Mid-December, I wanted to see if I could get over the Sarstein to Hallstatt – and use that as a test for the Garmin Instinct and Suunto 9.
The experience was a special one. But then, so was the data I gathered…
Here I went overnight and recorded in two parts (not with only a pause, as I tried hiking over the Dachstein).
Night Hiking Up
Duration: 2 h 37 min
6.10 km per Suunto 9 Baro
6.55 km per Garmin Instinct
My original plan was to hike over the Sarstein. It became necessary to use the snowshoes very soon, other problems appeared – and as usual, the plan didn’t survive contact with reality.
The GPS tracks recorded show oddities, but at least those make for an obvious conclusion:
On the first, easy, part of the tour, both Suunto 9 Baro and Garmin Instinct recorded very similar tracks.
At the highest point I got to, there were some issues with GPS reception. The Casio Rangeman showed no more GPS reception; the Garmin Instinct also seems to have lost GPS there.
My backtracking from there – right along the path I had come – and over to the Simonyi View, the Garmin Instinct shows me as having been somewhere quite different.
The altitude recording shows:
1168 m ascent and 274 m descent between 507 and 1138 m altitude per Suunto 9 Baro;
764 m ascent and 308 m descent between 524 and 1133 m altitude per Garmin Instinct.
The altitude profile graph shows some oddities from the Suunto 9 Baro. It looks like FusedAlti became active once towards the beginning, as would be normal and good.
Altitude was also changed at (or just before) the highest point, from which point on the Suunto 9 showed me at a constant altitude. That is not impossible as I did stand there for a bit, but it was not that long.
The Garmin Instinct again shows spikes likely to come from a covered baro sensor (which clothes beat against).
Heart Rate (oHR)
This recording of oHR shows one thing beautifully: That it would be better to disable oHR when doing such activities.
An average heart rate of 118 bpm and a maximum of 181 bpm (according to the Suunto) is believable enough, but it’s better not to look at the HR graph (showing the Suunto 9 oHR recording in blue):
The Garmin Instinct’s oHR measurement – which shows an average of 135 bpm and a maximum of 179 bpm, by the way – is rather more believable.
The ups and downs that the Suunto 9 shows here are rather ridiculous.
Morning Hike towards Hallstatt
Other than planned (or let’s call that “as the new plan was”), next morning’s hike went back down, onto the hiking trail alongside the Hallstätter See lake to the Hallstatt railway station. (And by boat, over to snowy Hallstatt for a stroll through the town – but that’s a different story.)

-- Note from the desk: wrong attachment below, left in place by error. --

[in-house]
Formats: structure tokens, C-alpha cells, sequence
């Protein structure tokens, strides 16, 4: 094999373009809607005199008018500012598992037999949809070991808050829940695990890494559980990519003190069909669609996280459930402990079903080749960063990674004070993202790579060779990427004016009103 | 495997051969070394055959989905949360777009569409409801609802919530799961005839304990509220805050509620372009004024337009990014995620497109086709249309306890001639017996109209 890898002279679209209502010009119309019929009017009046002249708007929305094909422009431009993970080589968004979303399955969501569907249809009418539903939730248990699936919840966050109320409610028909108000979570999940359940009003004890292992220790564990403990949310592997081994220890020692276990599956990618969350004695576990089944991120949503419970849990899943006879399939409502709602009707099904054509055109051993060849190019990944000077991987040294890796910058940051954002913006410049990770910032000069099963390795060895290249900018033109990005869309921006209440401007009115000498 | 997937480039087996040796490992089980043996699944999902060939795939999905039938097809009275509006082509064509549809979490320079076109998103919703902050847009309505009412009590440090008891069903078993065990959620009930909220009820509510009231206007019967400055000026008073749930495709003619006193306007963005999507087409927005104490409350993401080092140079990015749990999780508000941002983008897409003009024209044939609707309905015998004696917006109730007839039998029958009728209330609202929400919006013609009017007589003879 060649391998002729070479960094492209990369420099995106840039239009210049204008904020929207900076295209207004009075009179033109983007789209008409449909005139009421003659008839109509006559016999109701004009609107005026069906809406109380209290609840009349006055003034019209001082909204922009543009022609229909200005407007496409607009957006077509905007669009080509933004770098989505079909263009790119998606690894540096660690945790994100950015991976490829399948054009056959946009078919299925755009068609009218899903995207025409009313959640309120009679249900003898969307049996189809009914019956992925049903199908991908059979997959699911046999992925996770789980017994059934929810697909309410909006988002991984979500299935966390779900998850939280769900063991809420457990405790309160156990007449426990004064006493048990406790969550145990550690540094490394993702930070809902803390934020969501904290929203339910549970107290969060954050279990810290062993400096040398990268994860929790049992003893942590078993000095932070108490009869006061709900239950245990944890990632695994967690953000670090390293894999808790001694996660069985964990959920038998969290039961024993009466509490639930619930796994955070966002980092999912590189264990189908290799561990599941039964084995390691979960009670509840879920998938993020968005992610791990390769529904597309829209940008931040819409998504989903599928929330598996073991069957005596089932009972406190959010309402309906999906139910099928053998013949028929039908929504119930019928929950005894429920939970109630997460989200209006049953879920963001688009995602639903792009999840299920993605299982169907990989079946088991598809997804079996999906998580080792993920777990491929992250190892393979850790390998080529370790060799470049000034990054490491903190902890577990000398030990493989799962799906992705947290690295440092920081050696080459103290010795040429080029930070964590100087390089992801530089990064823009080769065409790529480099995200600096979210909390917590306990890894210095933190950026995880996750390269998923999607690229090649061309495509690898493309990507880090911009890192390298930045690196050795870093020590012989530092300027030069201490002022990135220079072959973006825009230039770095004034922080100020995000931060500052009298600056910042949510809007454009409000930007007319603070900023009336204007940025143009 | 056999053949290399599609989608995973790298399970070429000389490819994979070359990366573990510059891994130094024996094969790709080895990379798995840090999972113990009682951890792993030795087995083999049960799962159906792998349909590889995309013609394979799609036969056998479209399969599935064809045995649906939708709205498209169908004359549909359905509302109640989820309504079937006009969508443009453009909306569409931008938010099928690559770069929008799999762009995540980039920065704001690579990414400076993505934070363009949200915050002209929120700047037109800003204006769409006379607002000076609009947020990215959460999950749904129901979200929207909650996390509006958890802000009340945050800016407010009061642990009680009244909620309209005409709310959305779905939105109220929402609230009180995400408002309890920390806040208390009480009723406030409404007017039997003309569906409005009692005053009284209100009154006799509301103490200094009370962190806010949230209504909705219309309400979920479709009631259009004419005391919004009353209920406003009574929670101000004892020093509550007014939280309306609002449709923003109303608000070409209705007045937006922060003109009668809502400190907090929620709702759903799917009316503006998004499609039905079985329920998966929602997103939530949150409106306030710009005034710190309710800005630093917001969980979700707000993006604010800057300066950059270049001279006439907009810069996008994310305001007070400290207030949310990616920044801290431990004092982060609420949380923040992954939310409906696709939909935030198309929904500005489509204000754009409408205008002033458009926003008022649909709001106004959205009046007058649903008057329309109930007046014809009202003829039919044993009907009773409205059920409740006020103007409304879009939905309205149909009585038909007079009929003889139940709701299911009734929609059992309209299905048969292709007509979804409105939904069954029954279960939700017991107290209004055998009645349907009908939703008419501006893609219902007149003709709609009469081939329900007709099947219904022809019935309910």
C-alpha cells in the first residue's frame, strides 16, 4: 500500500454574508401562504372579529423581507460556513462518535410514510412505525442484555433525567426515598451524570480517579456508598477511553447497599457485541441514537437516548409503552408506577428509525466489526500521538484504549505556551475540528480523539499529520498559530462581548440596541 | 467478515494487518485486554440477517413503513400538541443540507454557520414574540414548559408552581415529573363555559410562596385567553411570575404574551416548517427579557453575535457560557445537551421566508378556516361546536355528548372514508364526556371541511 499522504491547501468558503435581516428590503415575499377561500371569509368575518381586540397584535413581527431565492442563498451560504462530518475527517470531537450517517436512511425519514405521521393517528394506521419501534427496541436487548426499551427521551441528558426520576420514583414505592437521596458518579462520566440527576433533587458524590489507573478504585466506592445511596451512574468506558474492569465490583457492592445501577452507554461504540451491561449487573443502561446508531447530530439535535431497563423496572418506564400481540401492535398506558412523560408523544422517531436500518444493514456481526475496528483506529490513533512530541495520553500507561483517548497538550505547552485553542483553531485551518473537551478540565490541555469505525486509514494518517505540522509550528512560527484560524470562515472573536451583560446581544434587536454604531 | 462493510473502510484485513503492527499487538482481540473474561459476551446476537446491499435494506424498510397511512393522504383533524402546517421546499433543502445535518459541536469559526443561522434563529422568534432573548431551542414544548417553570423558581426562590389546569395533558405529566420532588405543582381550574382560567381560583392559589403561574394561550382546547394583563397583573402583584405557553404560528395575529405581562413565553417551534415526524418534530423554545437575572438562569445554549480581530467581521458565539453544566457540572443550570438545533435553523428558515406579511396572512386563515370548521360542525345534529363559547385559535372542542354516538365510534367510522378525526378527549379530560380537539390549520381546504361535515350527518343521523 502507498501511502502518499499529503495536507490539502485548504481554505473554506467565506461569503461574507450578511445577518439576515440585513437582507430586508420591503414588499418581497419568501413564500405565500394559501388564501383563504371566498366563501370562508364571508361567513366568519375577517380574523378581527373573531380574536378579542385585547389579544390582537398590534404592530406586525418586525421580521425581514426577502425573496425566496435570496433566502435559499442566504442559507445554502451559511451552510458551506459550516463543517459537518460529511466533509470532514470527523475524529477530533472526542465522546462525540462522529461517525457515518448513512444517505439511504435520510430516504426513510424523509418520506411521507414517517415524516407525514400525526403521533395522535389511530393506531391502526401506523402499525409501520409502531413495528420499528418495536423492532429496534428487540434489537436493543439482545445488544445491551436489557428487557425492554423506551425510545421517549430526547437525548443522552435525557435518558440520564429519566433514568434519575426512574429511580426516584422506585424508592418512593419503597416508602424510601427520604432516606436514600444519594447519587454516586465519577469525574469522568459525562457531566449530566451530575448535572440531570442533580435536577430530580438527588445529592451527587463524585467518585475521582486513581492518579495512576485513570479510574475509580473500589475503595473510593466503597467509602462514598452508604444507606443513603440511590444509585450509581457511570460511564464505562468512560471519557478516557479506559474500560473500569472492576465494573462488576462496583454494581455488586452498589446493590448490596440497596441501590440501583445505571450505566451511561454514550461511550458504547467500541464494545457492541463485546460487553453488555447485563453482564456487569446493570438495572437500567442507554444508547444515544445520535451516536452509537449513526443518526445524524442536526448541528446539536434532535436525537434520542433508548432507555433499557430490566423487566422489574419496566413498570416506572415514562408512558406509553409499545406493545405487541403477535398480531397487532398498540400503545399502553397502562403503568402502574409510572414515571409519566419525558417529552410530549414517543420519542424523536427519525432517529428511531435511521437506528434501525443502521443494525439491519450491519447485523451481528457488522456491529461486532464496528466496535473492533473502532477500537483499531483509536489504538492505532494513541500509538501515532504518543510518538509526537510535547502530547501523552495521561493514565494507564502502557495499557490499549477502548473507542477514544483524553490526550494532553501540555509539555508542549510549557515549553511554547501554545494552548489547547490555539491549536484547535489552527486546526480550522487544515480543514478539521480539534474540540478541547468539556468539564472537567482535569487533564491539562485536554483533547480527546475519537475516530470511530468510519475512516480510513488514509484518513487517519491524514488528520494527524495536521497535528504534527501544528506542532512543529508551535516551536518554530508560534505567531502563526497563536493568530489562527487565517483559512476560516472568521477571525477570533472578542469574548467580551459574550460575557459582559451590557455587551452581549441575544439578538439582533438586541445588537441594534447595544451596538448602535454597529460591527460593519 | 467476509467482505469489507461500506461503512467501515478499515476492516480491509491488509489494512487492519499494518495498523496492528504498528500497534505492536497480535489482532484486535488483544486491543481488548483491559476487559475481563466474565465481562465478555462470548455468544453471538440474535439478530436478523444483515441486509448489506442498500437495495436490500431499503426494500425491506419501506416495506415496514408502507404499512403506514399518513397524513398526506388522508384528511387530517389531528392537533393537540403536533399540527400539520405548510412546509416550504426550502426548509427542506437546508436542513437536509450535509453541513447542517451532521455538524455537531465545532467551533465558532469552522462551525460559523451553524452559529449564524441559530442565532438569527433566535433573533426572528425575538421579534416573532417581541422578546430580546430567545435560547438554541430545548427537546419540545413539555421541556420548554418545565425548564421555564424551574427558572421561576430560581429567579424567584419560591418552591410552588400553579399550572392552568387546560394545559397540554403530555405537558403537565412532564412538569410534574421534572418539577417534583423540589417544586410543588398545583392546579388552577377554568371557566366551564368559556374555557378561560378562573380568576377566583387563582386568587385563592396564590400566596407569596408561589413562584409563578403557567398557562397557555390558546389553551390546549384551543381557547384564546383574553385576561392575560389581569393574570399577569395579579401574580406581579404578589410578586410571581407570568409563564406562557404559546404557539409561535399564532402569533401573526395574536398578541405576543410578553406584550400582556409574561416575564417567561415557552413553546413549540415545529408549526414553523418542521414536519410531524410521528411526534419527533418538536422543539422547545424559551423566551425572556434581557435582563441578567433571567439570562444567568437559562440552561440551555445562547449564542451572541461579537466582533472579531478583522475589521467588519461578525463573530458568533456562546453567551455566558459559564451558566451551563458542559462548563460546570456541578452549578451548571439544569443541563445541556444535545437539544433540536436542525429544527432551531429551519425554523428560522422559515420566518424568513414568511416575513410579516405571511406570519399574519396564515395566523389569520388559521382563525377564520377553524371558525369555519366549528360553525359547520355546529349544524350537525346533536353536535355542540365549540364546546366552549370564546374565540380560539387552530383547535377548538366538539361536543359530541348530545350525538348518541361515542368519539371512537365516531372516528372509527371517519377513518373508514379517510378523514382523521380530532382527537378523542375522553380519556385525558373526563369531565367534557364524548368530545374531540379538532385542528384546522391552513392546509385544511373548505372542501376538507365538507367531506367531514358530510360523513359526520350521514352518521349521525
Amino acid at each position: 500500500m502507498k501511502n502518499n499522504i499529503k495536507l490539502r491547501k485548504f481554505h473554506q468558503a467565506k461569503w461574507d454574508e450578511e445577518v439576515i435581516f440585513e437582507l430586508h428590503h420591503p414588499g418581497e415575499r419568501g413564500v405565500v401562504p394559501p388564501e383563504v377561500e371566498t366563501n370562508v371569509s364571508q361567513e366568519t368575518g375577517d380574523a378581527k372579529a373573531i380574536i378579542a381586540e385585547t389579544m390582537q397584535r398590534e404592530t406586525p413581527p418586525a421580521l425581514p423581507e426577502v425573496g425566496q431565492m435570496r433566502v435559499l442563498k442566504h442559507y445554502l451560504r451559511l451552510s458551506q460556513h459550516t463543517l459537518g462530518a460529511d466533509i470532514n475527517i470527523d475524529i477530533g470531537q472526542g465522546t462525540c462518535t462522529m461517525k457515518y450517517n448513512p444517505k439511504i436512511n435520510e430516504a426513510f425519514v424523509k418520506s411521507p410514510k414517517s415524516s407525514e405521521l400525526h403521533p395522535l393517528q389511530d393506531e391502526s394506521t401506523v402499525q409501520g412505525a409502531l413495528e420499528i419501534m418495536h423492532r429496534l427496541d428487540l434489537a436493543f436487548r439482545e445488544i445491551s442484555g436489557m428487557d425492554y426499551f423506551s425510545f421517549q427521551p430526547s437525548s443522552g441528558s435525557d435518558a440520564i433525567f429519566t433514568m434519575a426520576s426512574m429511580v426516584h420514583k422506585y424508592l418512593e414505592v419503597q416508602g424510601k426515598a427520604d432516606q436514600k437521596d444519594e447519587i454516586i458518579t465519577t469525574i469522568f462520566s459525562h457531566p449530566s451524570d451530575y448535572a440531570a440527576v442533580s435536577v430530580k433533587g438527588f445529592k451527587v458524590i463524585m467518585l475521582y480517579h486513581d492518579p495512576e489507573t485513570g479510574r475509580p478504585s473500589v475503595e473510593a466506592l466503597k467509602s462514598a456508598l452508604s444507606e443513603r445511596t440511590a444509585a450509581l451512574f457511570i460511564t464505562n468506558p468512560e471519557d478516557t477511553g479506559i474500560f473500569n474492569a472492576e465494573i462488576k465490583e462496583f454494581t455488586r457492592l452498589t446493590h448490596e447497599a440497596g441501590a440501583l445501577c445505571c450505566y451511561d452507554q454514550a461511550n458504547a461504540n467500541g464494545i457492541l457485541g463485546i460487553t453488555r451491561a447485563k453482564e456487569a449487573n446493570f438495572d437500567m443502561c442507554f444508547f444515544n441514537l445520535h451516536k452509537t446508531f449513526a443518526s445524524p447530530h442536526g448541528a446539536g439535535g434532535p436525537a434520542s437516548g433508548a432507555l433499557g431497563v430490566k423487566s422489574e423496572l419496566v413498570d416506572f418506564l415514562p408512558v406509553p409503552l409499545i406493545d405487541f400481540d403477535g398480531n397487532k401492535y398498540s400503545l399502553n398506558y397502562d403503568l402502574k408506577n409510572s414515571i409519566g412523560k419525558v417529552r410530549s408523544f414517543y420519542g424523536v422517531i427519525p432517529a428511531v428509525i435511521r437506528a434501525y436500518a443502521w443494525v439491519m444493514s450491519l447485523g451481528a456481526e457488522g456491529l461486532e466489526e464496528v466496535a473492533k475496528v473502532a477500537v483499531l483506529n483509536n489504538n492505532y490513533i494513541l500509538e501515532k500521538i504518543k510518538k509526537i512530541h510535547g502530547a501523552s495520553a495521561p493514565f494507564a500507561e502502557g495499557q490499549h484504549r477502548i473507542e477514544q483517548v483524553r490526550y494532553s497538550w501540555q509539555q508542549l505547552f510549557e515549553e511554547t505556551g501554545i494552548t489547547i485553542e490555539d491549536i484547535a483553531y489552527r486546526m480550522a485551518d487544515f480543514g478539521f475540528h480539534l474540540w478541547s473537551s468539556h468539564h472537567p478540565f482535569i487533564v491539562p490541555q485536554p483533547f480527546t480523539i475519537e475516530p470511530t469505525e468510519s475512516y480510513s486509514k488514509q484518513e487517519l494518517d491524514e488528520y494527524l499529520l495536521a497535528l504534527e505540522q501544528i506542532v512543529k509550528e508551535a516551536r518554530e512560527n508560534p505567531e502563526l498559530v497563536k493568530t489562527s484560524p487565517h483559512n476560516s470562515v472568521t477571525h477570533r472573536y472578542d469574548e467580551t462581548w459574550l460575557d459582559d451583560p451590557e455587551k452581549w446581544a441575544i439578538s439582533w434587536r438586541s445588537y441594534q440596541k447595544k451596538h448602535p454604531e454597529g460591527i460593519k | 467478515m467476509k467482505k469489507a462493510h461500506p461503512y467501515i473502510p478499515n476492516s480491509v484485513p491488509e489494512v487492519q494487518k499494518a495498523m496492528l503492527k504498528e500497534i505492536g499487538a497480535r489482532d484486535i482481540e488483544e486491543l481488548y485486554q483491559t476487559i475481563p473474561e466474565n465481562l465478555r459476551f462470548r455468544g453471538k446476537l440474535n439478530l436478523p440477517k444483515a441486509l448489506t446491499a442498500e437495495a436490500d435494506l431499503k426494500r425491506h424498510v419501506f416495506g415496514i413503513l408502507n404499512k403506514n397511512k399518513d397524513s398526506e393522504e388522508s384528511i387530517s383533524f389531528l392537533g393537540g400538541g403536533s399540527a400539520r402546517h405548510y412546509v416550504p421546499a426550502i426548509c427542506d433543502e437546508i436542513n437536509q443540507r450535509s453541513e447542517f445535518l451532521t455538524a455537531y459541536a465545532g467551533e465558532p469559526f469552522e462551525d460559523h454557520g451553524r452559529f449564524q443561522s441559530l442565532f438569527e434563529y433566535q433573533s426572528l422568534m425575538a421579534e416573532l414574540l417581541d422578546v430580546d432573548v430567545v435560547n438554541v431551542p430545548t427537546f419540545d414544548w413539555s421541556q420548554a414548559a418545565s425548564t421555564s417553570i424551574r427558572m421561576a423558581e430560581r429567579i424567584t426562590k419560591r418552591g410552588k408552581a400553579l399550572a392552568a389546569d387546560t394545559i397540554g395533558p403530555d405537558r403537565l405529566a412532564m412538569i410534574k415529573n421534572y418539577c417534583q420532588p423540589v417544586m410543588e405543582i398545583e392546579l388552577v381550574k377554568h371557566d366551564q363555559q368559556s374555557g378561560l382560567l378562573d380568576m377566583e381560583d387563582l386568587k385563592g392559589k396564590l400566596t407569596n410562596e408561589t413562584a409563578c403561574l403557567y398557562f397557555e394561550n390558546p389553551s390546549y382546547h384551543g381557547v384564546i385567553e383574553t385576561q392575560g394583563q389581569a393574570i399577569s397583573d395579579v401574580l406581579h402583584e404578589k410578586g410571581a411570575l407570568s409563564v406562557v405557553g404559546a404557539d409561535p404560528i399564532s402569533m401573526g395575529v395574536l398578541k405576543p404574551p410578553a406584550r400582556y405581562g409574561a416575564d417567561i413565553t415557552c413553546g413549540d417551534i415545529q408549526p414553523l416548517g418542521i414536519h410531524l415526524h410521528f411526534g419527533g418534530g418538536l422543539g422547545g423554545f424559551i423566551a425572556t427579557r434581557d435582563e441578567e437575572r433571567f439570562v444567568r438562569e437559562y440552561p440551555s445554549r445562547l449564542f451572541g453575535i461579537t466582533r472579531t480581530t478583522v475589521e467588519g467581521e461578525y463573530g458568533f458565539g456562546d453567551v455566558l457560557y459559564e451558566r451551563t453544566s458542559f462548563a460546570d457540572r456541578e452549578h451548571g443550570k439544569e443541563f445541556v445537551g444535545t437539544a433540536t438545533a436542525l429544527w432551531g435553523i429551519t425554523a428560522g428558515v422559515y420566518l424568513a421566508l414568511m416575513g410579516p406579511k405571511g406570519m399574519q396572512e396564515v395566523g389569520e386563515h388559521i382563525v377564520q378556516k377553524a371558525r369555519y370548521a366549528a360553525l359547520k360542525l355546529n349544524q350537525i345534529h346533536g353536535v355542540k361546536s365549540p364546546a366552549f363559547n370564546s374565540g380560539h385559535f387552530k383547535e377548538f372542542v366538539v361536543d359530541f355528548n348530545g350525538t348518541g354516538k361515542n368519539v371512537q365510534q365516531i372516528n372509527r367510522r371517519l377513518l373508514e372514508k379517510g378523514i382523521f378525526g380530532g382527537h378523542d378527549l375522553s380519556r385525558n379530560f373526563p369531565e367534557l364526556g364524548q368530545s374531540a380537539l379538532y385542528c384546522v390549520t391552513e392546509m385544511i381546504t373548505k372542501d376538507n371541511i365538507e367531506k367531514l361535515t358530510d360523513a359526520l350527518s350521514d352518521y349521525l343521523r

Duration: 2 h 13 min
Things continued the next morning as they had ended in the night:
The Garmin Instinct again produced a major GPS positioning error towards the beginning. While I was still on the mountain, it continued with further, smaller errors.
On the foot of the mountain, the Instinct began recording sensible tracks again. It had no more issues after that.
Still, the Suunto 9 Baro had no such issues the whole time; it was as reliable as a GPS watch can be – at least when it comes to the GPS.
11.11 km with 95 m ascent, 505 m descent per Suunto 9 Baro;
11.36 km with 121 m ascent, 524 m descent per Garmin Instinct.
The maximum/minimum altitude according to Suunto 9 Baro was 893 / 482 m, 888 / 484 m according to the Garmin Instinct.
Not only in that, but also with regards to the altitude profile, the two watches generally agreed:
The oHR recording also repeated the story from the night before, during the ascent:
The heart rate profile recorded by the Garmin Instinct is possible, at least; the heart rate recorded by the Suunto 9 Baro that morning again looks highly dubious.
All in All
The simplest conclusion: It’s just great. Looks like one could pick either a ridiculous oHR. Or a GPS that doesn’t look reliable.
As always, one has to consider that this is just one example, thus to be taken with a grain of salt.
Maybe everything would have looked very different if I had just worn the Suunto 9 Baro a bit tighter around my wrist. Or if the Garmin Instinct hadn’t had to share its spot on my wrist with a Casio Rangeman on the same arm, above my clothes. But of course, not hiding an oHR watch would mean having to deactivate oHR recording.
Such (sometimes bad) compromises can be, such questions of proper use certainly are issues. Only because technology is advanced and capable of a lot, it still takes learning its proper use.
But then, that’s why I’m getting back into creating manuals/how-to for the best use of such sports/outdoor technology!